"To boost your immune system, you'll want to eat foods that are nutritionally dense," Greene says. "Fresh veggies and berries have high antioxidant capacity compared to canned fruit and veggies, which are severely compromised."
According to Greene, there are a number of other healthy food options you can eat to keep yourself from getting the dorm sniffles:
- Whey protein, which comes from milk and is a by-product of cheese-making, supports the body's natural detoxification processes.
- Fermented foods like pickles, sauerkraut, olives and yogurt provide friendly bacteria that help the gut's immune system.
- Coconut oil is rich in lauric acid, which converts to monolaurin in your body, the component found in breast milk that strengthens a baby's immune system.
- Fresh garlic is antibacterial, antiviral and antifungal.
- The superfood chlorella, which is a type of algae that grows in fresh water, binds to toxins and carries them out of your system.
4. Get plenty of rest
Have you ever noticed that your immune system always stops working at the worst times? And by worst times, we mean I'm-about-to-take-midterms-but-let-me-get-sick-first times. Since sleeping and the immune system are connected, it's no wonder that students who stay up all night studying for exams seem more susceptible to the dorm sniffles.
"Studies show that people who don't get enough sleep or don't get quality sleep are more likely to get sick after being exposed to a virus, such as the common cold," Greene says. "The body needs sleep to fight infectious diseases."
So while those notes definitely won't study themselves and that weekend party won't happen by itself, staying up late makes it easier for you to get sick, which makes it harder for you to study or have fun in the first place.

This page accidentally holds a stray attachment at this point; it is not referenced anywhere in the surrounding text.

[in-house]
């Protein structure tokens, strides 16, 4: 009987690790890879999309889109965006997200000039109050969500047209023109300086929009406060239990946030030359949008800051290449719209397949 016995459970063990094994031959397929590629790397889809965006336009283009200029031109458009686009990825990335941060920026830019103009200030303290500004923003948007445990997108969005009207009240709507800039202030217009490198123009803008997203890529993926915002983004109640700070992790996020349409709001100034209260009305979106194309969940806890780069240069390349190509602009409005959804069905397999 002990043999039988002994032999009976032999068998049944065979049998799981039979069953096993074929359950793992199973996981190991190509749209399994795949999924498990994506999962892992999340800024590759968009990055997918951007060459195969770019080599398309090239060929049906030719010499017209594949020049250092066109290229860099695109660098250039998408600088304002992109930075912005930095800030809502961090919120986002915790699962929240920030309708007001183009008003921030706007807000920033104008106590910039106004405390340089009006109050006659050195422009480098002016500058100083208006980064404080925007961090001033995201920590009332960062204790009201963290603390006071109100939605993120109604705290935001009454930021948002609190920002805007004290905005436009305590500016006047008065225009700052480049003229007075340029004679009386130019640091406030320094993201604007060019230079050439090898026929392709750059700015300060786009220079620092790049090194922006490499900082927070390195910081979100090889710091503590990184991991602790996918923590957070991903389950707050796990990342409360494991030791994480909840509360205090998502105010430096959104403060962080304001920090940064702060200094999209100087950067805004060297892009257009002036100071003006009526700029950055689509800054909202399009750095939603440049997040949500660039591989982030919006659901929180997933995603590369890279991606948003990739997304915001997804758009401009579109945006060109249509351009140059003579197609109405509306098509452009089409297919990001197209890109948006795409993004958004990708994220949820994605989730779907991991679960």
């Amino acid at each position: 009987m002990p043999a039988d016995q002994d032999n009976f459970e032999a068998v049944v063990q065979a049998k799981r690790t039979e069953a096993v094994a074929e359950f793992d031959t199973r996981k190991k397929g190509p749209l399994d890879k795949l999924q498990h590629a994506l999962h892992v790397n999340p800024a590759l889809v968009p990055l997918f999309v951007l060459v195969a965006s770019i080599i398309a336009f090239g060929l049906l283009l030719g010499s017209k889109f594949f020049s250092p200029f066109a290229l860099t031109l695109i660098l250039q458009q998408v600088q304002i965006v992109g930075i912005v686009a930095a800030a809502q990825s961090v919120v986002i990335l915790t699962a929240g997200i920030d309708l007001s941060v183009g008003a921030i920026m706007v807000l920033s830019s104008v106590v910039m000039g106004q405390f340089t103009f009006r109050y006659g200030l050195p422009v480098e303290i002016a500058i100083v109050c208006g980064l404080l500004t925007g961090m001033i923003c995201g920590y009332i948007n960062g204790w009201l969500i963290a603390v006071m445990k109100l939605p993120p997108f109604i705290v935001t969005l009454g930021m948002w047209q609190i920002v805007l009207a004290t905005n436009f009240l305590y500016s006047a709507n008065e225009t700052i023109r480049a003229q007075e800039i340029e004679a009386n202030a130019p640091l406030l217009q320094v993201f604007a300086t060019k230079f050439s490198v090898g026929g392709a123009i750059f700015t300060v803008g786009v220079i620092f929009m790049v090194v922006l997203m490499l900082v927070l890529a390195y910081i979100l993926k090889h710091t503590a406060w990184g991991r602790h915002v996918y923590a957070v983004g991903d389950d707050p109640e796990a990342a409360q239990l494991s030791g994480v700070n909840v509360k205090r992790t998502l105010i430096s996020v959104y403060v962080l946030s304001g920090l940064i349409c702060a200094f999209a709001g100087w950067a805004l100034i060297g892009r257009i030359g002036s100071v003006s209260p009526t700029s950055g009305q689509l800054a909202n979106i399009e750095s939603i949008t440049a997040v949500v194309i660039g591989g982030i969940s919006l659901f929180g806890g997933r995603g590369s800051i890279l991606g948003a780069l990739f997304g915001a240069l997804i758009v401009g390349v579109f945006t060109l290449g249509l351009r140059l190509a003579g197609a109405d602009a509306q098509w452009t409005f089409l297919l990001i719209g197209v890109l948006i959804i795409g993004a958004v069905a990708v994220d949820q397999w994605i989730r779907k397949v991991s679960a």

"Getting back to the basics is the best prevention," Dr. Gillespie says. "If you’re tired, your immune system can be worn down, too, making you more likely to get sick."
So, if a bug is going around on campus, it's not a bad idea to call it an early night, stick in your earplugs and catch some zzzs so you can aim for those As without a cold to worry about.
5. Don't share
Sharing is caring, unless there's a plague going around campus. Sharing food is cute and all, but spreading germs definitely isn't. It's important to remember to not share towels, eating utensils, cups or other things that can carry viruses, as well as to not drink or eat food or beverages other people have already touched.
This also applies to things shared by the public, like cafeteria utensils. Dr. Gillespie suggests using a napkin to grab the tongs at your dorm buffet or salad bar to prevent getting sick.
"Everyone is touching them, and then touching their mouth and eating — SO easy to spread germs!" Dr. Gillespie says. "So, either use a napkin to hold the tongs, or use a hand sanitizer just before you eat to prevent catching any germs."
If you have a roommate, this will probably be even more difficult because sharing your stuff with each other is pretty inevitable. But if there's a flu bug going around, avoid touching and using the same objects. Unfortunately, that might mean temporarily separating your desks, pens and other things you might normally share, because they all can carry the cold virus.
Sanitize often and be considerate, and you'll be spreading the love, not the germs.
Don't let college life wreak havoc on your immune system and make you susceptible to even the most minor pathogens. Even though you live in close quarters with lots of other people and interact with them on a daily basis, you can take preventative measures now so you don't end up huddled in bed watching reruns of old TV episodes again!